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Atmospheric Measurement Techniques An interactive open-access journal of the European Geosciences Union
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Volume 5, issue 7
Atmos. Meas. Tech., 5, 1491–1511, 2012
© Author(s) 2012. This work is distributed under
the Creative Commons Attribution 3.0 License.
Atmos. Meas. Tech., 5, 1491–1511, 2012
© Author(s) 2012. This work is distributed under
the Creative Commons Attribution 3.0 License.

Research article 02 Jul 2012

Research article | 02 Jul 2012

Measuring variations of δ18O and δ2H in atmospheric water vapour using two commercial laser-based spectrometers: an instrument characterisation study

F. Aemisegger1, P. Sturm2,3, P. Graf1, H. Sodemann1, S. Pfahl1, A. Knohl2,4, and H. Wernli1 F. Aemisegger et al.
  • 1Institute for Atmospheric and Climate Sciences, ETH Zurich, Switzerland
  • 2Institute of Agricultural Sciences, ETH Zurich, Switzerland
  • 3Empa, Swiss Federal Laboratories for Materials Science and Technology, Laboratory for Air Pollution and Environmental Technology, Dübendorf, Switzerland
  • 4Faculty of Forest Sciences and Forest Ecology – Bioclimatology, Georg-August University of Göttingen, Germany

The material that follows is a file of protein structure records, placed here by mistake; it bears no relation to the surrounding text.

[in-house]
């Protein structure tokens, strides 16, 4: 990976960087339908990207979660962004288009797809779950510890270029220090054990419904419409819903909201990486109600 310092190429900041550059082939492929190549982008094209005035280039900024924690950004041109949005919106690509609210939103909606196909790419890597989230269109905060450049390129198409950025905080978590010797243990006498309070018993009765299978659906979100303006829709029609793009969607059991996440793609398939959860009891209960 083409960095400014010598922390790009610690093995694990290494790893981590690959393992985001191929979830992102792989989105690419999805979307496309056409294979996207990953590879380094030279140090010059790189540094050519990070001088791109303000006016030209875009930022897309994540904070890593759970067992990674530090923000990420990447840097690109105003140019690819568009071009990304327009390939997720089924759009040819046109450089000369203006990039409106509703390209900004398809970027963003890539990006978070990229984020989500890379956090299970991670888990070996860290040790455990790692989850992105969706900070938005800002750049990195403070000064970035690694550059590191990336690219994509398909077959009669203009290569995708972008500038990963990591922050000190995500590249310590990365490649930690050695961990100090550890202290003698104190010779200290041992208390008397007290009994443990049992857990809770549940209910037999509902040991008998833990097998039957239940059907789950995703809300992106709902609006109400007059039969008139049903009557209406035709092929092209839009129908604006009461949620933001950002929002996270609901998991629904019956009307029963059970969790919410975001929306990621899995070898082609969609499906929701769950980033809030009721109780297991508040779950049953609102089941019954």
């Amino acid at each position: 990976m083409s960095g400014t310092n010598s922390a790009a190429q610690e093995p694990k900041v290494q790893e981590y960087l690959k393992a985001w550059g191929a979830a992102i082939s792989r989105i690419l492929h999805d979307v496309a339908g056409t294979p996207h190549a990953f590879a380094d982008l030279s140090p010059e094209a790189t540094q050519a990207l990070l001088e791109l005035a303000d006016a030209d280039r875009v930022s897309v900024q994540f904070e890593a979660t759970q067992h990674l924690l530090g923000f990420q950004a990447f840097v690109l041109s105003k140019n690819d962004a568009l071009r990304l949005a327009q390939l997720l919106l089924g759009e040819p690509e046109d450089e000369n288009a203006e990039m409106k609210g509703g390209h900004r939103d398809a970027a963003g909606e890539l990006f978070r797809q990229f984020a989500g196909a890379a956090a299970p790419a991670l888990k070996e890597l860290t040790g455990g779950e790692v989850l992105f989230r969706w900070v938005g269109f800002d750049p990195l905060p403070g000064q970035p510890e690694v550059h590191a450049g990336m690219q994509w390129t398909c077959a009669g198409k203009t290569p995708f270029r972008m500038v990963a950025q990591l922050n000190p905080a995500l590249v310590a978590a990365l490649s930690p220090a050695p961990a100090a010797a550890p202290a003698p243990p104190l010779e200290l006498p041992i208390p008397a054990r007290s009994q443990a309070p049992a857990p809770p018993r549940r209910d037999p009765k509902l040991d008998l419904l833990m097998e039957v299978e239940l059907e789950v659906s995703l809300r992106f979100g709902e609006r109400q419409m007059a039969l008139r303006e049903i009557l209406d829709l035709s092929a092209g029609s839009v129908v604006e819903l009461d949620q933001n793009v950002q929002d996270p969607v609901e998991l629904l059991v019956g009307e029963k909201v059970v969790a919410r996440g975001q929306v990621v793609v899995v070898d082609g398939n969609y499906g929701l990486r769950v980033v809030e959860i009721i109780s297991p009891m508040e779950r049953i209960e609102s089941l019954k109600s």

Abstract. Variations of stable water isotopes in water vapour have become measurable at a measurement frequency of about 1 Hz in recent years using novel laser spectroscopic techniques. This enables us to perform continuous measurements for process-based investigations of the atmospheric water cycle at the time scales relevant for synoptic and mesoscale meteorology. An important prerequisite for the interpretation of data from automated field measurements lasting for several weeks or months is a detailed knowledge about instrument properties and the sources of measurement uncertainty. We present here a comprehensive characterisation and comparison study of two commercial laser spectroscopic systems based on cavity ring-down spectroscopy (Picarro) and off-axis integrated cavity output spectroscopy (Los Gatos Research). The uncertainty components of the measurements were first assessed in laboratory experiments, focussing on the effects of (i) water vapour mixing ratio, (ii) measurement stability, (iii) uncertainties due to calibration and (iv) response times of the isotope measurements due to adsorption-desorption processes on the tubing and measurement cavity walls. Based on the experience from our laboratory experiments, we set up a one-week field campaign for comparing measurements of the ambient isotope signals from the two laser spectroscopic systems. The optimal calibration strategy determined for both instruments was applied as well as the correction functions for water vapour mixing ratio effects. The root mean square difference between the isotope signals from the two instruments during the field deployment was 2.3‰ for δ2H, 0.5‰ for δ18O and 3.1‰ for deuterium excess. These uncertainty estimates from field measurements compare well to those found in the laboratory experiments. The present quality of measurements from laser spectroscopic instruments combined with a calibration system opens new possibilities for investigating the atmospheric water cycle and the land-atmosphere moisture fluxes.

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